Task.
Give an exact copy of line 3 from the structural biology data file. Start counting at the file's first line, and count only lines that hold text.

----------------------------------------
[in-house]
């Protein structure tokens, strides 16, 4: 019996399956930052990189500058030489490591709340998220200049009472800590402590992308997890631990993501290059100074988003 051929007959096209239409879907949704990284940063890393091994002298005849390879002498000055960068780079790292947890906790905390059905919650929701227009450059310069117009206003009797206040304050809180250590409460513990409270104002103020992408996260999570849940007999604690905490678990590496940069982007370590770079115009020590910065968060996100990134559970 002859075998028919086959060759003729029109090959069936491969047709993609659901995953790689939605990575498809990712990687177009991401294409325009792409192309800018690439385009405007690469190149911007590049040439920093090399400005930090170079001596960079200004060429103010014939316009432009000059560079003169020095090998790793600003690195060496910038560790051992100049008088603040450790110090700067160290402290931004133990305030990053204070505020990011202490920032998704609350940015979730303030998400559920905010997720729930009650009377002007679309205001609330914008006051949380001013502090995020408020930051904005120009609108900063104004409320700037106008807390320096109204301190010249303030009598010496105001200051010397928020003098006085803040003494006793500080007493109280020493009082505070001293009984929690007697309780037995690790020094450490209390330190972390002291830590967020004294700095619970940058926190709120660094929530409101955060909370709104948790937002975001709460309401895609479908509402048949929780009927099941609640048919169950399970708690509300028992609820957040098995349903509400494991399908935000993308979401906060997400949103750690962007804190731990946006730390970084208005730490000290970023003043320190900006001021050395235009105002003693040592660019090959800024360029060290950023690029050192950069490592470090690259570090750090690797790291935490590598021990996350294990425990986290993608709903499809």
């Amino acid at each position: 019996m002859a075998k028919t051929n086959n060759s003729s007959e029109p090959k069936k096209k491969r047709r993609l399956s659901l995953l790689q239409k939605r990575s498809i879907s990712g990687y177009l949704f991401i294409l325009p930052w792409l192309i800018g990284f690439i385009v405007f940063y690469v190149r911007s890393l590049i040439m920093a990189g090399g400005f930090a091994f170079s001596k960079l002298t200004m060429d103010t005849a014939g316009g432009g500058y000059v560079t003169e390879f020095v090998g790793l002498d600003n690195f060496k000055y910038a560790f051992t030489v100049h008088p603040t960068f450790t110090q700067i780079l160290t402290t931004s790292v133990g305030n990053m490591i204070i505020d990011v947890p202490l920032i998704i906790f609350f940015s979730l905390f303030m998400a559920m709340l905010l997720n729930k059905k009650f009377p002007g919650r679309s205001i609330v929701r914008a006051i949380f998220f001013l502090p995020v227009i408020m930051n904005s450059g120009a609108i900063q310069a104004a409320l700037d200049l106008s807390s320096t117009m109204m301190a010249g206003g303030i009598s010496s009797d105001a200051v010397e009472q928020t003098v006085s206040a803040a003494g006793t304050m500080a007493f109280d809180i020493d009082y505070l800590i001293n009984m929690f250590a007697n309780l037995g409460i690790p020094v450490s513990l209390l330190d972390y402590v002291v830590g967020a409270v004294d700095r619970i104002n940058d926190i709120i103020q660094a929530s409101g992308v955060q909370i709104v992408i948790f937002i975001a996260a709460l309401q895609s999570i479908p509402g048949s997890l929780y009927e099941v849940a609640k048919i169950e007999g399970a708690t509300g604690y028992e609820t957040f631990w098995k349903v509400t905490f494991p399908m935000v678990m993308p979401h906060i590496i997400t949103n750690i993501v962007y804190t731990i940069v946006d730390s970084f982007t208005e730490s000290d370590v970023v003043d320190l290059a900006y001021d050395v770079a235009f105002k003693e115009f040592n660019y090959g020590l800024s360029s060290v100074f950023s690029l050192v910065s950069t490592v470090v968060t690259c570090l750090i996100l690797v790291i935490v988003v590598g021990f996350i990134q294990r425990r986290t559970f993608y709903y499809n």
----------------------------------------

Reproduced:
């Amino acid at each position: 019996m002859a075998k028919t051929n086959n060759s003729s007959e029109p090959k069936k096209k491969r047709r993609l399956s659901l995953l790689q239409k939605r990575s498809i879907s990712g990687y177009l949704f991401i294409l325009p930052w792409l192309i800018g990284f690439i385009v405007f940063y690469v190149r911007s890393l590049i040439m920093a990189g090399g400005f930090a091994f170079s001596k960079l002298t200004m060429d103010t005849a014939g316009g432009g500058y000059v560079t003169e390879f020095v090998g790793l002498d600003n690195f060496k000055y910038a560790f051992t030489v100049h008088p603040t960068f450790t110090q700067i780079l160290t402290t931004s790292v133990g305030n990053m490591i204070i505020d990011v947890p202490l920032i998704i906790f609350f940015s979730l905390f303030m998400a559920m709340l905010l997720n729930k059905k009650f009377p002007g919650r679309s205001i609330v929701r914008a006051i949380f998220f001013l502090p995020v227009i408020m930051n904005s450059g120009a609108i900063q310069a104004a409320l700037d200049l106008s807390s320096t117009m109204m301190a010249g206003g303030i009598s010496s009797d105001a200051v010397e009472q928020t003098v006085s206040a803040a003494g006793t304050m500080a007493f109280d809180i020493d009082y505070l800590i001293n009984m929690f250590a007697n309780l037995g409460i690790p020094v450490s513990l209390l330190d972390y402590v002291v830590g967020a409270v004294d700095r619970i104002n940058d926190i709120i103020q660094a929530s409101g992308v955060q909370i709104v992408i948790f937002i975001a996260a709460l309401q895609s999570i479908p509402g048949s997890l929780y009927e099941v849940a609640k048919i169950e007999g399970a708690t509300g604690y028992e609820t957040f631990w098995k349903v509400t905490f494991p399908m935000v678990m993308p979401h906060i590496i997400t949103n750690i993501v962007y804190t731990i940069v946006d730390s970084f982007t208005e730490s000290d370590v970023v003043d320190l290059a900006y001021d050395v770079a235009f105002k003693e115009f040592n660019y090959g020590l800024s360029s060290v100074f950023s690029l050192v910065s950069t490592v470090v968060t690259c570090l750090i996100l690797v790291i935490v988003v590598g021990f996350i990134q294990r425990r986290t559970f993608y709903y499809n």